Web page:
Starting on June 1, anyone in San Francisco who wants to buy tobacco products must be 21 years of age, an increase from 18, the legal age for a major part of the country.
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The measure comes after unanimous approval from the San Francisco Board of Supervisors yesterday, according to CNN. This new legislation puts San Francisco, Boston, New York and 100 other U.S. cities into the group that have raised the age to buy any tobacco product, including cigarettes and e-cigarettes. In January, the entire state of Hawaii became the first one to raise the smoking age to 21 in hopes to push down the number of smokers there.
The main reason to push up the age is so that teenagers don't become addicted to the products, especially between the ages of 15 and 17 when their brains are still developing. Even if a teenager isn't doing the smoking, secondhand smoke is just as troubling, with nearly 48% of teens coming into contact with it on a regular basis, according to a recent study conducted by the Centers for Disease Control and Prevention.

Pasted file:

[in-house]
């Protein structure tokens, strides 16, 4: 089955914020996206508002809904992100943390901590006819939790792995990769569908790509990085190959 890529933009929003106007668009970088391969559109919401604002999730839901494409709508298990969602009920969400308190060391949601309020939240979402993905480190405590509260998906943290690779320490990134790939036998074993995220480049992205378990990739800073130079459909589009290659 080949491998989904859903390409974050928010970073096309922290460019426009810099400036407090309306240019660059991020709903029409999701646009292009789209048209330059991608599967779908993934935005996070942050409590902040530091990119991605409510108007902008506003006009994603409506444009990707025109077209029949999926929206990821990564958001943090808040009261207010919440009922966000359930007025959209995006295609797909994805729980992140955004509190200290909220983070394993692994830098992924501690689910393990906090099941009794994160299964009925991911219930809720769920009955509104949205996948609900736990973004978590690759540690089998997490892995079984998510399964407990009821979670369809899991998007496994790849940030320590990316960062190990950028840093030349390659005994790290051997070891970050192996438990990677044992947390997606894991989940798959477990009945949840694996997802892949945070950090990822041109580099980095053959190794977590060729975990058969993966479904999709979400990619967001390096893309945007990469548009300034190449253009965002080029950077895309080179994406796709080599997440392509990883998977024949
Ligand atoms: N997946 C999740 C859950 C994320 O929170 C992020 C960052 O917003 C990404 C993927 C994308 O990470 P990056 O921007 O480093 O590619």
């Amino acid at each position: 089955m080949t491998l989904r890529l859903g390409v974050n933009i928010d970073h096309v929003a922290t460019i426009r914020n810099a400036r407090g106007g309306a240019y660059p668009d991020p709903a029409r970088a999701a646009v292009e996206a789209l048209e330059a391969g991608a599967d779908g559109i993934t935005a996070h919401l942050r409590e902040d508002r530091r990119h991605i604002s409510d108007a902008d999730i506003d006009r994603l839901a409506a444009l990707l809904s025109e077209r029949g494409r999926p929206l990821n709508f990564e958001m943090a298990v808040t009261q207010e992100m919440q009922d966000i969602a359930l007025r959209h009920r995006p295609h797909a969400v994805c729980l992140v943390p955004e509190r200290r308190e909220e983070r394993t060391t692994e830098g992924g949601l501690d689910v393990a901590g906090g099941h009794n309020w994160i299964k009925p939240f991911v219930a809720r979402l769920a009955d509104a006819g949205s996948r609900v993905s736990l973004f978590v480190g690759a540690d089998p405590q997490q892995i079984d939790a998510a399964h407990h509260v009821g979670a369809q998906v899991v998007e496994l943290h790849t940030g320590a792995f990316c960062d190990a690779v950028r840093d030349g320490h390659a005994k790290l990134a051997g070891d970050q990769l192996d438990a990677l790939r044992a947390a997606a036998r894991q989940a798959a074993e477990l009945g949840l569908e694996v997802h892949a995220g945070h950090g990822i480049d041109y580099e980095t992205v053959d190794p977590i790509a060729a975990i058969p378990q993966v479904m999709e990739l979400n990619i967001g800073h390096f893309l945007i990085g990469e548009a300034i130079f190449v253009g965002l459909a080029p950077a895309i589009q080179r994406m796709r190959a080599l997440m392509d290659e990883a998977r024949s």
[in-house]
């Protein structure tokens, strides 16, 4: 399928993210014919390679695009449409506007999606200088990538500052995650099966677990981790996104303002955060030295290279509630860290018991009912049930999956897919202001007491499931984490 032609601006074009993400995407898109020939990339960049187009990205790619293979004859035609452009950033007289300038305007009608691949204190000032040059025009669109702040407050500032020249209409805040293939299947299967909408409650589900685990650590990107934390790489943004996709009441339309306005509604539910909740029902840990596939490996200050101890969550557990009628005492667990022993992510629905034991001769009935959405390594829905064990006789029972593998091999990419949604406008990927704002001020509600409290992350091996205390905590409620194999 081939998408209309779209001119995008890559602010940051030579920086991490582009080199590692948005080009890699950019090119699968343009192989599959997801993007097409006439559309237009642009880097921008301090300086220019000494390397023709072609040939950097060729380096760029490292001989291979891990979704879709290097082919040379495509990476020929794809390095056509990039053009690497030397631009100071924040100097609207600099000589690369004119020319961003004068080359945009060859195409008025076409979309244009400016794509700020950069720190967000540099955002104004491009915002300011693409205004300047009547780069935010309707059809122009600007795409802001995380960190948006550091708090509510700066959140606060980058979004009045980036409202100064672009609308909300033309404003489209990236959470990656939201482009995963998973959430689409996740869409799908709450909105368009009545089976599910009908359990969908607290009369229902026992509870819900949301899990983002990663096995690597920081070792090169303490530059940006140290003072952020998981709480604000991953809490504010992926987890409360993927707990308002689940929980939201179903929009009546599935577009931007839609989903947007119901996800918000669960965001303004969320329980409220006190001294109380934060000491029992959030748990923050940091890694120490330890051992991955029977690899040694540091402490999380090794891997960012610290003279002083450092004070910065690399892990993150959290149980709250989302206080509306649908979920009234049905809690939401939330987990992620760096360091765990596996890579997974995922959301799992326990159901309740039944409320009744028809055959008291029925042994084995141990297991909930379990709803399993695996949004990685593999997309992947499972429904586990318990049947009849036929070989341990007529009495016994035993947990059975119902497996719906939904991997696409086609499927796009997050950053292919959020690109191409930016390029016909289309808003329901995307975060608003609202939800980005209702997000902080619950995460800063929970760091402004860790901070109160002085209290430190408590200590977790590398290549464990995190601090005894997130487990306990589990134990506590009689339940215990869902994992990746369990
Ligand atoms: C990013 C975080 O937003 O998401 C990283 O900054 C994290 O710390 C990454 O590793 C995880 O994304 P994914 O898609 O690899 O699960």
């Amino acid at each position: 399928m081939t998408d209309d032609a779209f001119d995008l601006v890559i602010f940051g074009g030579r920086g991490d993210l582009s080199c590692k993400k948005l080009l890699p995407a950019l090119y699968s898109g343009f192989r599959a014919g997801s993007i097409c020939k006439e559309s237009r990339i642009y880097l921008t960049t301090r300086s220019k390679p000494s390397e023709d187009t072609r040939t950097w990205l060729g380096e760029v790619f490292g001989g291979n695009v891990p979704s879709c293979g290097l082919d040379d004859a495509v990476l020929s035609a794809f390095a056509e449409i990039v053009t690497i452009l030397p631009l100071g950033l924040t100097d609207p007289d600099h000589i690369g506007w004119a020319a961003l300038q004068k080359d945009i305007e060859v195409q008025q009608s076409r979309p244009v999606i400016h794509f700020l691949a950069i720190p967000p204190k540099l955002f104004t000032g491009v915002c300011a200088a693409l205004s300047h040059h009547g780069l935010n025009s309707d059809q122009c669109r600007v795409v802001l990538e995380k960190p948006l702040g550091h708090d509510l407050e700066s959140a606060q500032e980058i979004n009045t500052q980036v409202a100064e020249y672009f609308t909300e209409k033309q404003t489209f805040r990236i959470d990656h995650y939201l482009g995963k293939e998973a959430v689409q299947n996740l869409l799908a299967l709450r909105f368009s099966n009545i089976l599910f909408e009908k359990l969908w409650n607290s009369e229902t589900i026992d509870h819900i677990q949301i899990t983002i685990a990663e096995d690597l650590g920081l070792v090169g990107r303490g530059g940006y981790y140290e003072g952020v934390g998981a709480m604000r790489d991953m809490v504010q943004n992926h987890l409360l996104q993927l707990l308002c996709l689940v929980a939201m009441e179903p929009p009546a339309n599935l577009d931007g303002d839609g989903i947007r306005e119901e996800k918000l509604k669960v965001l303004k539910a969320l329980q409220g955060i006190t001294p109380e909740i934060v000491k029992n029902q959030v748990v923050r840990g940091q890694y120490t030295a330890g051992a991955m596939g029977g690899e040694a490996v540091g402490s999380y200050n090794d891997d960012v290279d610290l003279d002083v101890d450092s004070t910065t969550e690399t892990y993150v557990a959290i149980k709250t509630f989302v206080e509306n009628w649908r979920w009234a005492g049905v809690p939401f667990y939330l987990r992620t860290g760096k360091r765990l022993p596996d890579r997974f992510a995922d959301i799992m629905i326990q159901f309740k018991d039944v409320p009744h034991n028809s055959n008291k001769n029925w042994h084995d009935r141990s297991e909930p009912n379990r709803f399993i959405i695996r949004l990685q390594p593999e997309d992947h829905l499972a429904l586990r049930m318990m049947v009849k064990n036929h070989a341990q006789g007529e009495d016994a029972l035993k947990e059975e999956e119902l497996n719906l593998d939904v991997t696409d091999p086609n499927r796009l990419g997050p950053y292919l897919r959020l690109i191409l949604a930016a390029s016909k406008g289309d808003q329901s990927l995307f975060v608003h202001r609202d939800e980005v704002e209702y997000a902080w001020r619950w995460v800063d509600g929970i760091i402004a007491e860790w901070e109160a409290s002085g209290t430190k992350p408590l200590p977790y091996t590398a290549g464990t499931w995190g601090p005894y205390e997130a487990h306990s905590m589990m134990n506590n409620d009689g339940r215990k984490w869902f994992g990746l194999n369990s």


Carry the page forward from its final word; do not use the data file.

The American Academy of Pediatrics and other groups have encourage raising the minimum age for the entire country. In doing so, nearly 250,000 premature deaths would be prevents, there would be 50,000 fewer deaths from lung cancer, and fewer people in general would be addicted to it.
This would also mean that no one in a traditional high school setting would be able to buy tobacco products, said Dr. Karen Wilson, an associate professor of pediatrics at Children's Hospital Colorado. "Many children under 18 get tobacco from those over 18 at their school," she said.
Wilson also stated that being exposed to nicotine could result in the chance of addiction later in life.
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"Tobacco (is) arguably the most addictive substance on the planet, which has no redeeming qualities whatsoever, in any way, shape or form," said CNN chief medical correspondent Dr. Sanjay Gupta. "No matter what your age, smoking is one of the single worst things you can do to your body."